Palavras-chave: Dermatite atópica; Hipersensibilidade alimentar; Hipersensibilidade a leite; Hipersensibilidade a ovo; Testes cutâneos; Testes do emplastro




Atopic Dermatitis (AD) is an itchy, chronic inflammatory skin condition, which occurs, in most cases, during early childhood. 1 Although the etiology of AD is still not explained, it is known that there is a correlation with genetic, immunological and environmental factors, including food antigens and aeroallergens.

About 10 to 40% of the patients with atopic dermatitis have allergic reactions to food antigens.3 Foods often implicated are cow's milk, egg, soy and wheat.4 Food allergies can be identified by history, skin prick test and specific IgE testing. Oral provocation tests, the double-blind placebo-controlled food challenges, are carried out to confirm the diagnosis. In the absence of an immediate clinical response, food allergy diagnosis becomes difficult. The APT can be a valuable additional method. 3,5

The first APT descriptions date from 1982 as a skin reaction to food antigens or aeroallergens induced on intact skin.6

Several mechanisms are involved in the AD pathogenesis. The IgE-mediated reactions, often associated with immediate reaction, are well characterized. On the other hand, the delayed-type immune responses are poorly understood. A positive skin prick test (SPT) seems to reflect an IgE-mediated reaction to the tested antigen, as well as increased specific IgE levels and provocation test. APT seems to be relevant in the investigation of patients with suspected delayed reaction, with or without the participation of IgE.4 However, the clinical relevance of positive APT reactions has yet to be proven and standardized.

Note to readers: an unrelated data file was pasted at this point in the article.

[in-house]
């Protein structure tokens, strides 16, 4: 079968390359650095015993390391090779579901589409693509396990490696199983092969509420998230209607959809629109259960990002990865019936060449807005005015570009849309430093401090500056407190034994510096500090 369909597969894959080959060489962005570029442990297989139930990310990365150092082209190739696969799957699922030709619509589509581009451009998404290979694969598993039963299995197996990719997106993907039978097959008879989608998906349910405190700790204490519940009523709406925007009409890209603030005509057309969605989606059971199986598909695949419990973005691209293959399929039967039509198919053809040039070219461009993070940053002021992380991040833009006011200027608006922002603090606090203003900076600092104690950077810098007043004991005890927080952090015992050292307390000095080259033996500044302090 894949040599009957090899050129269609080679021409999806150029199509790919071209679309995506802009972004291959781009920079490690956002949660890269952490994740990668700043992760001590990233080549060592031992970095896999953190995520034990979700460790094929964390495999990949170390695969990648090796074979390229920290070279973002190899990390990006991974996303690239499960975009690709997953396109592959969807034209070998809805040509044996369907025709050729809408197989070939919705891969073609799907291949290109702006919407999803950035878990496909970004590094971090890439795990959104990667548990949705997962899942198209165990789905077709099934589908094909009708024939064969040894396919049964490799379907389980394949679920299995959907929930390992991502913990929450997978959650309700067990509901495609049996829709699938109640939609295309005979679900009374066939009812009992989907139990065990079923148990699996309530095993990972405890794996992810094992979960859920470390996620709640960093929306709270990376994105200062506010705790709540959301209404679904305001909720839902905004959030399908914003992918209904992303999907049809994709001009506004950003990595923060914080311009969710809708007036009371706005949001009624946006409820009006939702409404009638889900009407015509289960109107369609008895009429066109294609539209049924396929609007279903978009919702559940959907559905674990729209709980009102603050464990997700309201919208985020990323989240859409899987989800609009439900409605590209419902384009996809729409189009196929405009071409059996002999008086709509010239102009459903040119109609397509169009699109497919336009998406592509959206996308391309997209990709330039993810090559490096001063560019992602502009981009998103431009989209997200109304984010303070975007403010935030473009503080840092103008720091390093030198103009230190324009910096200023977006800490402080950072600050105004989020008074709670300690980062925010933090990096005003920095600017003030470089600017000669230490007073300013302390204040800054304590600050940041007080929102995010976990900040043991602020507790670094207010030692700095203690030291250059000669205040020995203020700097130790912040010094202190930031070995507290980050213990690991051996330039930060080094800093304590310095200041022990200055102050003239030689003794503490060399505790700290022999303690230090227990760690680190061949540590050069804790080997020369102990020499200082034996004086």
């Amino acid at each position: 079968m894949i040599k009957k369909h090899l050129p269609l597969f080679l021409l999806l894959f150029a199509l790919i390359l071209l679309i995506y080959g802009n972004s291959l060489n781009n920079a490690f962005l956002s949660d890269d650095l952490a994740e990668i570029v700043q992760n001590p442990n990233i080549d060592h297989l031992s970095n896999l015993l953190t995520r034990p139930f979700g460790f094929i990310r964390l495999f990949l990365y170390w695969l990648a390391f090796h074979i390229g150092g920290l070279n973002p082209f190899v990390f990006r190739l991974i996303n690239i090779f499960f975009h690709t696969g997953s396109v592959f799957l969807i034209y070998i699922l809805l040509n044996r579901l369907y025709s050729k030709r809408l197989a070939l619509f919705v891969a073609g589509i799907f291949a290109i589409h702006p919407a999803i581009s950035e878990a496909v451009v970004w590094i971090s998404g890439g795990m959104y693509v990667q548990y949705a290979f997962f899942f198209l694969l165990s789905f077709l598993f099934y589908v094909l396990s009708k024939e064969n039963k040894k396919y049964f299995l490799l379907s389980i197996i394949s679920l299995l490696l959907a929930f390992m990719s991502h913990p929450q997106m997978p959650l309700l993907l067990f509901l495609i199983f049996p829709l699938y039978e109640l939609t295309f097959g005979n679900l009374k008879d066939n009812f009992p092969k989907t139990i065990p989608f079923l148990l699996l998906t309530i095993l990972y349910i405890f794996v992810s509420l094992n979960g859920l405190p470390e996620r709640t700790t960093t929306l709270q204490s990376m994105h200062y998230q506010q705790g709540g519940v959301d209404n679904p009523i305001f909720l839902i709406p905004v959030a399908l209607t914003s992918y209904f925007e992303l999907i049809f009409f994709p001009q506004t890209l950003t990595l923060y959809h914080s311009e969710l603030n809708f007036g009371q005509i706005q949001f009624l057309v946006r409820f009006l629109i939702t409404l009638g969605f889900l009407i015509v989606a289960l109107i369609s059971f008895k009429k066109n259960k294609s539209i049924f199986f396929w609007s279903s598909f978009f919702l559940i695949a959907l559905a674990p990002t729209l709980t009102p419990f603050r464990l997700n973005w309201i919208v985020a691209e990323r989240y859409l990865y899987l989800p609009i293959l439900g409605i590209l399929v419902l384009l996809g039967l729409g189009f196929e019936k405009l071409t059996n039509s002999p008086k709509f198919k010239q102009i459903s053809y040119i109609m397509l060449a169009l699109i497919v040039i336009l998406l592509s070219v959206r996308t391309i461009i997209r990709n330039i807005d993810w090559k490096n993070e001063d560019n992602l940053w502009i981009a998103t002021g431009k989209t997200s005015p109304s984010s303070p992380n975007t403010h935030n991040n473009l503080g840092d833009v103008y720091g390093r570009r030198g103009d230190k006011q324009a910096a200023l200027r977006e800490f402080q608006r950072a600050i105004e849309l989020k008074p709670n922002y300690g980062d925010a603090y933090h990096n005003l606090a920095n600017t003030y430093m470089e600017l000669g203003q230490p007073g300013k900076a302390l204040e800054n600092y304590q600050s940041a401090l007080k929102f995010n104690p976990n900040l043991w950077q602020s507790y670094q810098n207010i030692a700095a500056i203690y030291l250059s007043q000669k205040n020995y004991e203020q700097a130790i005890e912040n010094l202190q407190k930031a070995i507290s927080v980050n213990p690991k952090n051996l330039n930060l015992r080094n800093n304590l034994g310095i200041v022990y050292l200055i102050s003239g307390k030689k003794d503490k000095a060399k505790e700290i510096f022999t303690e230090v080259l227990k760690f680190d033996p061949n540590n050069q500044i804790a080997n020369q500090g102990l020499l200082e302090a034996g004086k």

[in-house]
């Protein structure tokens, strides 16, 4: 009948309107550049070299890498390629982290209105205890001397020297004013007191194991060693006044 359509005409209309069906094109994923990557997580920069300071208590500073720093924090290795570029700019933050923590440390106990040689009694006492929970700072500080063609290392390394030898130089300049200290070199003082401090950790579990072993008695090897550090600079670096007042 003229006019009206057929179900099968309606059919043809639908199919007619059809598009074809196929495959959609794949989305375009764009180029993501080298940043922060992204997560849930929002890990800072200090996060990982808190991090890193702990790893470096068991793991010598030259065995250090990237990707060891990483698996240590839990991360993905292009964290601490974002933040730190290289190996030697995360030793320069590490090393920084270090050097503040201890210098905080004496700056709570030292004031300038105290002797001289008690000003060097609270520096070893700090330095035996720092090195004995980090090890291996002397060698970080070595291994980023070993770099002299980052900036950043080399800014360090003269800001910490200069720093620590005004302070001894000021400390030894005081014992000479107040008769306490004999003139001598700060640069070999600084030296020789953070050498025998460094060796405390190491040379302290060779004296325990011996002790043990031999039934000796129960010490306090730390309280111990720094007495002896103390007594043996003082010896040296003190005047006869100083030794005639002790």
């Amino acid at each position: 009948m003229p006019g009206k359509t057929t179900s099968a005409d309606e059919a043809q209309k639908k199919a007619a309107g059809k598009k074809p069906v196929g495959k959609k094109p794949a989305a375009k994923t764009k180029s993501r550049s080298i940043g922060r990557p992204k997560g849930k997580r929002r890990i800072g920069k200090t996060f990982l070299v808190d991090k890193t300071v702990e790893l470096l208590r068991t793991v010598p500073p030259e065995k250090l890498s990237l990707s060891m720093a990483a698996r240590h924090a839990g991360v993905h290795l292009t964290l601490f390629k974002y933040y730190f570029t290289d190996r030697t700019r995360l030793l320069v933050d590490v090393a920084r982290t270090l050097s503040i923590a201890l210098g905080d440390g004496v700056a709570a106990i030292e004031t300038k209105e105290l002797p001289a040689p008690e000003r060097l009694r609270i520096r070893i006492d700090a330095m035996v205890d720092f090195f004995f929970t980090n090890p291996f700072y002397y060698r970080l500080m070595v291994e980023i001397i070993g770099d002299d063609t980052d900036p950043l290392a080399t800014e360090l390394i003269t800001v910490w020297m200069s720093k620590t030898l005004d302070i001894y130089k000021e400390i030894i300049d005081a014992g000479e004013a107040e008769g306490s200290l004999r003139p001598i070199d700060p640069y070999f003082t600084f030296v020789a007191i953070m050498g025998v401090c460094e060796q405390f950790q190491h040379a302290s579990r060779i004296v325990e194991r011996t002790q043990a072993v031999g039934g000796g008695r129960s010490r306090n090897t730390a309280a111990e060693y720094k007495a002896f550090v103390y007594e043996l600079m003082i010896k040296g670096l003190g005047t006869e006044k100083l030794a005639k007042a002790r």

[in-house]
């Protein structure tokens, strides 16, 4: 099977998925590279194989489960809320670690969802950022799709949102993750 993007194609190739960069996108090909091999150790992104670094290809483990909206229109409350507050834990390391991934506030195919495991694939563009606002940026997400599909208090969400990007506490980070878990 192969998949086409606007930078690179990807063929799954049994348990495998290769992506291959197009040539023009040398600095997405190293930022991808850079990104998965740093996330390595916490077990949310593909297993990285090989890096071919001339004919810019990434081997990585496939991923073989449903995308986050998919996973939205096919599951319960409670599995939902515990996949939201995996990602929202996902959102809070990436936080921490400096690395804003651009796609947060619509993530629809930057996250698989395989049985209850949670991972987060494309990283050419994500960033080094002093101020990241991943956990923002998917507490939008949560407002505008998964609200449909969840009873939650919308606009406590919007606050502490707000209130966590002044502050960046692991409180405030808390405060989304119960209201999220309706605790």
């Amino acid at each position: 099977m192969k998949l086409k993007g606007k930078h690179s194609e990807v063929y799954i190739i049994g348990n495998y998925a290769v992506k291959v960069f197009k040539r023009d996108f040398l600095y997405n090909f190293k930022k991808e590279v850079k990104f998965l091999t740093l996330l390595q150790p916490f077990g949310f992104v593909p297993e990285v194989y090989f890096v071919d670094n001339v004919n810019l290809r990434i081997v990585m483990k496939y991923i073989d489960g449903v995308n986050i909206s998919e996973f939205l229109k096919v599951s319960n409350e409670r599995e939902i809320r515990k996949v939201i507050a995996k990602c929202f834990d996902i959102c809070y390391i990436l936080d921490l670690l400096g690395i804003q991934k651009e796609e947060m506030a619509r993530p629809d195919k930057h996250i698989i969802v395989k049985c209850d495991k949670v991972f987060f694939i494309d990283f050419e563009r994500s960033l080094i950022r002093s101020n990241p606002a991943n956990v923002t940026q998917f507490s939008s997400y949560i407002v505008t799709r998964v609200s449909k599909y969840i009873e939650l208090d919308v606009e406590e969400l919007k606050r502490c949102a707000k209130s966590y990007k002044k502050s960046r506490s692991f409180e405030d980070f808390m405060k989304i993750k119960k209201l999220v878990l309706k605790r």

Seventy-two children (34 girls, 38 boys) aged 2 to 12 years old (mean: 6.6) were evaluated. 32 of them had AD (group 1), as defined by Hanifin & Rajka's criteria.4 26 presented a clinical diagnosis of Allergic Rhinitis and/or Asthma, according to the criteria of the PRACTALL (Practicing Allergology Consensus Report) Statement, without AD (group 2), and 12 were control non-atopic patients (group 3).7 It was an intentional non-probabilistic sample.



From April/2007 to March/2010, seventy-two children aged between 2 and 12 years were selected and followed at the Hospital São Zacharias' allergy clinic. Their parents accepted and signed a Term of Free and Clarified Consent. Specific IgE's dosages were carried out as well as TCP and APT with food antigens (cow's milk, egg, soy and wheat).

1) Total IgE and specific IgE measurement